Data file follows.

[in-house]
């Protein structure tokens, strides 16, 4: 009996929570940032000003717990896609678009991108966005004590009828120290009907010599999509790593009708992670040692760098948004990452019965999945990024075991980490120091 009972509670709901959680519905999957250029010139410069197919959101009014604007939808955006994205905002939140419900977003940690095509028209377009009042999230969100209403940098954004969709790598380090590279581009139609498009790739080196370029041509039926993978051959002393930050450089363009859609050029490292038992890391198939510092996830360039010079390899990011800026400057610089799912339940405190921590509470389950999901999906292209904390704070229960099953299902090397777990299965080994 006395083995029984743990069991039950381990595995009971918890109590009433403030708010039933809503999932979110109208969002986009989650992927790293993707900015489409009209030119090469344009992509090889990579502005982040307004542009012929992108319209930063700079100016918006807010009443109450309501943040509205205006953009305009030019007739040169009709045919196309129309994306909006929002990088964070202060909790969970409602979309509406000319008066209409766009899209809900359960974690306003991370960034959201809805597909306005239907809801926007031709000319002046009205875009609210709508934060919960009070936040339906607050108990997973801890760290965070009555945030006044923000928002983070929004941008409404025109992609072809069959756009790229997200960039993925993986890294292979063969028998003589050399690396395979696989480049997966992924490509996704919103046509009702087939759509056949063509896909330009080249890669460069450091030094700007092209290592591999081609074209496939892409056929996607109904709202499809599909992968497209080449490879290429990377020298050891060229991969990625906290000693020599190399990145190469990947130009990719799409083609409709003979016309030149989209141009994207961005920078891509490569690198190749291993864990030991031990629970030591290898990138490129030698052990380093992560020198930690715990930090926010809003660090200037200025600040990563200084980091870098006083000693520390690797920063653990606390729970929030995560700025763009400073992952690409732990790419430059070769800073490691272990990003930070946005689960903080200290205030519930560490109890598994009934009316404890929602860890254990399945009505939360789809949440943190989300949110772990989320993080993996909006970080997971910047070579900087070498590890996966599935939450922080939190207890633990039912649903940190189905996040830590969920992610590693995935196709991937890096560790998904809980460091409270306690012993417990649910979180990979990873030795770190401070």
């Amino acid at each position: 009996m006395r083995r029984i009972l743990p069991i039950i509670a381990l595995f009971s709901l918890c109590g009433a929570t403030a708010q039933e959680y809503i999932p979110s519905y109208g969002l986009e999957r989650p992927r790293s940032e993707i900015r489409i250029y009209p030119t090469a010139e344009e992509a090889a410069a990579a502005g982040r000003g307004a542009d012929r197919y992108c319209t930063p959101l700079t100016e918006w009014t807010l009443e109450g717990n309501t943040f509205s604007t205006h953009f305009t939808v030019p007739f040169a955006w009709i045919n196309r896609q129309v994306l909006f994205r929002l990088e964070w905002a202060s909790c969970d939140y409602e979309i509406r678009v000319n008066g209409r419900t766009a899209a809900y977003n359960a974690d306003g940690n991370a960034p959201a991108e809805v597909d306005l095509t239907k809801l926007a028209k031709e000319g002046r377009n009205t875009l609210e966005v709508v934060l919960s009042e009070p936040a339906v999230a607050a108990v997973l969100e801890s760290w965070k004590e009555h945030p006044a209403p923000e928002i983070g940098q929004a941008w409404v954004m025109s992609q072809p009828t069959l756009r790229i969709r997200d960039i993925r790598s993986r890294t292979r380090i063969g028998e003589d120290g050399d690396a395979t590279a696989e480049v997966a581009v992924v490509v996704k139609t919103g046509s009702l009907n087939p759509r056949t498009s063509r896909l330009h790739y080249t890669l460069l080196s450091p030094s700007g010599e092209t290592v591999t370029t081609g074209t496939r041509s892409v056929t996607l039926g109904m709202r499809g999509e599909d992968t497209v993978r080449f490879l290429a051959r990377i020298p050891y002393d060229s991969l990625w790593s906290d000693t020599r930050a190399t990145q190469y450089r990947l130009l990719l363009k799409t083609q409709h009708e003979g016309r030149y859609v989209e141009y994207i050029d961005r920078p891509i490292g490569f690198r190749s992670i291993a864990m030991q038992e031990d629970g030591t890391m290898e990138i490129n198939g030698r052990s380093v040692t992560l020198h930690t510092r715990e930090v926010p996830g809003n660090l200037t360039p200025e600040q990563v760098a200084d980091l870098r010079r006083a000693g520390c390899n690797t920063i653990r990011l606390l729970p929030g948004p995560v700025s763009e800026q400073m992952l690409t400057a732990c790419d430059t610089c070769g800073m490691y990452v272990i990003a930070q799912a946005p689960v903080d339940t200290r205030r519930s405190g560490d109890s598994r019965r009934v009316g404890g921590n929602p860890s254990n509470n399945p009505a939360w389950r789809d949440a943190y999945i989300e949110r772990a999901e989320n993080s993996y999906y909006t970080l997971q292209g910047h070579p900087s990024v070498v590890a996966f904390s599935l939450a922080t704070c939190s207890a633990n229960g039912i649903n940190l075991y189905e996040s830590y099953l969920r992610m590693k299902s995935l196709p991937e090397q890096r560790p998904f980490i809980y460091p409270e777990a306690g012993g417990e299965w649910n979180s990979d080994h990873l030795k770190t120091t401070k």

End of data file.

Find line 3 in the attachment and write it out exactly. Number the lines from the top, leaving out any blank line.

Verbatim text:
């Amino acid at each position: 009996m006395r083995r029984i009972l743990p069991i039950i509670a381990l595995f009971s709901l918890c109590g009433a929570t403030a708010q039933e959680y809503i999932p979110s519905y109208g969002l986009e999957r989650p992927r790293s940032e993707i900015r489409i250029y009209p030119t090469a010139e344009e992509a090889a410069a990579a502005g982040r000003g307004a542009d012929r197919y992108c319209t930063p959101l700079t100016e918006w009014t807010l009443e109450g717990n309501t943040f509205s604007t205006h953009f305009t939808v030019p007739f040169a955006w009709i045919n196309r896609q129309v994306l909006f994205r929002l990088e964070w905002a202060s909790c969970d939140y409602e979309i509406r678009v000319n008066g209409r419900t766009a899209a809900y977003n359960a974690d306003g940690n991370a960034p959201a991108e809805v597909d306005l095509t239907k809801l926007a028209k031709e000319g002046r377009n009205t875009l609210e966005v709508v934060l919960s009042e009070p936040a339906v999230a607050a108990v997973l969100e801890s760290w965070k004590e009555h945030p006044a209403p923000e928002i983070g940098q929004a941008w409404v954004m025109s992609q072809p009828t069959l756009r790229i969709r997200d960039i993925r790598s993986r890294t292979r380090i063969g028998e003589d120290g050399d690396a395979t590279a696989e480049v997966a581009v992924v490509v996704k139609t919103g046509s009702l009907n087939p759509r056949t498009s063509r896909l330009h790739y080249t890669l460069l080196s450091p030094s700007g010599e092209t290592v591999t370029t081609g074209t496939r041509s892409v056929t996607l039926g109904m709202r499809g999509e599909d992968t497209v993978r080449f490879l290429a051959r990377i020298p050891y002393d060229s991969l990625w790593s906290d000693t020599r930050a190399t990145q190469y450089r990947l130009l990719l363009k799409t083609q409709h009708e003979g016309r030149y859609v989209e141009y994207i050029d961005r920078p891509i490292g490569f690198r190749s992670i291993a864990m030991q038992e031990d629970g030591t890391m290898e990138i490129n198939g030698r052990s380093v040692t992560l020198h930690t510092r715990e930090v926010p996830g809003n660090l200037t360039p200025e600040q990563v760098a200084d980091l870098r010079r006083a000693g520390c390899n690797t920063i653990r990011l606390l729970p929030g948004p995560v700025s763009e800026q400073m992952l690409t400057a732990c790419d430059t610089c070769g800073m490691y990452v272990i990003a930070q799912a946005p689960v903080d339940t200290r205030r519930s405190g560490d109890s598994r019965r009934v009316g404890g921590n929602p860890s254990n509470n399945p009505a939360w389950r789809d949440a943190y999945i989300e949110r772990a999901e989320n993080s993996y999906y909006t970080l997971q292209g910047h070579p900087s990024v070498v590890a996966f904390s599935l939450a922080t704070c939190s207890a633990n229960g039912i649903n940190l075991y189905e996040s830590y099953l969920r992610m590693k299902s995935l196709p991937e090397q890096r560790p998904f980490i809980y460091p409270e777990a306690g012993g417990e299965w649910n979180s990979d080994h990873l030795k770190t120091t401070k």